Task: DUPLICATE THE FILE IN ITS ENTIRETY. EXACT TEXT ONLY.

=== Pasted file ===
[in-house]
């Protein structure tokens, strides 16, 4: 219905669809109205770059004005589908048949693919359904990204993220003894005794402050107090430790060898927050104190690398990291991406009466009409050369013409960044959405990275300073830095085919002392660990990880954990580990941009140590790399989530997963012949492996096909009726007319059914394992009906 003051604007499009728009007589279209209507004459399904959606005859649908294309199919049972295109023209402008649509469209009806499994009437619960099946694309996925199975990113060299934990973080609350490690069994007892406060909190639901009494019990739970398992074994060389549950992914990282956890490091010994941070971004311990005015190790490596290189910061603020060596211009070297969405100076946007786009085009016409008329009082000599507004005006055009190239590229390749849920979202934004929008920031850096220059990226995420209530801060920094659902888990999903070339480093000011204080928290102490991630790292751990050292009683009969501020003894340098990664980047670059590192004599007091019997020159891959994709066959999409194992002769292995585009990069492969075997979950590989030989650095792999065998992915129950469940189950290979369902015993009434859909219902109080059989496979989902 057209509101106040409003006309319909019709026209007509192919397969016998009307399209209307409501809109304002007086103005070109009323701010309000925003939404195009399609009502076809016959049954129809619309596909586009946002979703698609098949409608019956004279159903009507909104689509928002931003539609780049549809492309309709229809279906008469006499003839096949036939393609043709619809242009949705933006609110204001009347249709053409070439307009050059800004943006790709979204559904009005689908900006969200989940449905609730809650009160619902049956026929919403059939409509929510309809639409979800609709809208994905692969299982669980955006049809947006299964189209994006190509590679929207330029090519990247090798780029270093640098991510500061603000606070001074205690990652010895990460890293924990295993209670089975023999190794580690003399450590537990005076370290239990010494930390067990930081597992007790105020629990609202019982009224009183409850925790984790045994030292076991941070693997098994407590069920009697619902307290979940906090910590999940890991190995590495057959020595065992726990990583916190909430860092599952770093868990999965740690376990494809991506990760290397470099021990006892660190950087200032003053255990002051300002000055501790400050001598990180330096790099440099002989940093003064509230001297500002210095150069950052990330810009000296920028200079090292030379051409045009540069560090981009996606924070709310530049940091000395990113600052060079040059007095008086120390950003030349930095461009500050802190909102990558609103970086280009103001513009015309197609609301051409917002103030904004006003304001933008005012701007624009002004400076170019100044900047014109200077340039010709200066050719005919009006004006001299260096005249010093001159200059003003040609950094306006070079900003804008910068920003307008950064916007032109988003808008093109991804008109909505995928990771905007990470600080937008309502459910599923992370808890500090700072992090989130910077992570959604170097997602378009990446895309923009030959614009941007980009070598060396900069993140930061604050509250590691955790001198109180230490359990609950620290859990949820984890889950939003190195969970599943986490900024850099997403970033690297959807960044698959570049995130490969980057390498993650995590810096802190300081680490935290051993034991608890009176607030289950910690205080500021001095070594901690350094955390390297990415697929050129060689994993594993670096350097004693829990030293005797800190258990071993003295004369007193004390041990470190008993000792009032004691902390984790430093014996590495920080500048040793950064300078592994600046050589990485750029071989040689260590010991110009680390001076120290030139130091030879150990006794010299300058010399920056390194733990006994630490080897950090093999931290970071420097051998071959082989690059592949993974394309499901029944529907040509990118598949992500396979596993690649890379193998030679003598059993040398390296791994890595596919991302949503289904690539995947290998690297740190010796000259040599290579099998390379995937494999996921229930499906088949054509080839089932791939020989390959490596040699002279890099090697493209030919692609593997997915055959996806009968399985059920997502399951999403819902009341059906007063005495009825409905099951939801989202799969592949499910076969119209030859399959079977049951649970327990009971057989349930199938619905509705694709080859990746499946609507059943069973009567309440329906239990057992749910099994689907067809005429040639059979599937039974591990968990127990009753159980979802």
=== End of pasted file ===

[in-house]
């Protein structure tokens, strides 16, 4: 219905669809109205770059004005589908048949693919359904990204993220003894005794402050107090430790060898927050104190690398990291991406009466009409050369013409960044959405990275300073830095085919002392660990990880954990580990941009140590790399989530997963012949492996096909009726007319059914394992009906 003051604007499009728009007589279209209507004459399904959606005859649908294309199919049972295109023209402008649509469209009806499994009437619960099946694309996925199975990113060299934990973080609350490690069994007892406060909190639901009494019990739970398992074994060389549950992914990282956890490091010994941070971004311990005015190790490596290189910061603020060596211009070297969405100076946007786009085009016409008329009082000599507004005006055009190239590229390749849920979202934004929008920031850096220059990226995420209530801060920094659902888990999903070339480093000011204080928290102490991630790292751990050292009683009969501020003894340098990664980047670059590192004599007091019997020159891959994709066959999409194992002769292995585009990069492969075997979950590989030989650095792999065998992915129950469940189950290979369902015993009434859909219902109080059989496979989902 057209509101106040409003006309319909019709026209007509192919397969016998009307399209209307409501809109304002007086103005070109009323701010309000925003939404195009399609009502076809016959049954129809619309596909586009946002979703698609098949409608019956004279159903009507909104689509928002931003539609780049549809492309309709229809279906008469006499003839096949036939393609043709619809242009949705933006609110204001009347249709053409070439307009050059800004943006790709979204559904009005689908900006969200989940449905609730809650009160619902049956026929919403059939409509929510309809639409979800609709809208994905692969299982669980955006049809947006299964189209994006190509590679929207330029090519990247090798780029270093640098991510500061603000606070001074205690990652010895990460890293924990295993209670089975023999190794580690003399450590537990005076370290239990010494930390067990930081597992007790105020629990609202019982009224009183409850925790984790045994030292076991941070693997098994407590069920009697619902307290979940906090910590999940890991190995590495057959020595065992726990990583916190909430860092599952770093868990999965740690376990494809991506990760290397470099021990006892660190950087200032003053255990002051300002000055501790400050001598990180330096790099440099002989940093003064509230001297500002210095150069950052990330810009000296920028200079090292030379051409045009540069560090981009996606924070709310530049940091000395990113600052060079040059007095008086120390950003030349930095461009500050802190909102990558609103970086280009103001513009015309197609609301051409917002103030904004006003304001933008005012701007624009002004400076170019100044900047014109200077340039010709200066050719005919009006004006001299260096005249010093001159200059003003040609950094306006070079900003804008910068920003307008950064916007032109988003808008093109991804008109909505995928990771905007990470600080937008309502459910599923992370808890500090700072992090989130910077992570959604170097997602378009990446895309923009030959614009941007980009070598060396900069993140930061604050509250590691955790001198109180230490359990609950620290859990949820984890889950939003190195969970599943986490900024850099997403970033690297959807960044698959570049995130490969980057390498993650995590810096802190300081680490935290051993034991608890009176607030289950910690205080500021001095070594901690350094955390390297990415697929050129060689994993594993670096350097004693829990030293005797800190258990071993003295004369007193004390041990470190008993000792009032004691902390984790430093014996590495920080500048040793950064300078592994600046050589990485750029071989040689260590010991110009680390001076120290030139130091030879150990006794010299300058010399920056390194733990006994630490080897950090093999931290970071420097051998071959082989690059592949993974394309499901029944529907040509990118598949992500396979596993690649890379193998030679003598059993040398390296791994890595596919991302949503289904690539995947290998690297740190010796000259040599290579099998390379995937494999996921229930499906088949054509080839089932791939020989390959490596040699002279890099090697493209030919692609593997997915055959996806009968399985059920997502399951999403819902009341059906007063005495009825409905099951939801989202799969592949499910076969119209030859399959079977049951649970327990009971057989349930199938619905509705694709080859990746499946609507059943069973009567309440329906239990057992749910099994689907067809005429040639059979599937039974591990968990127990009753159980979802």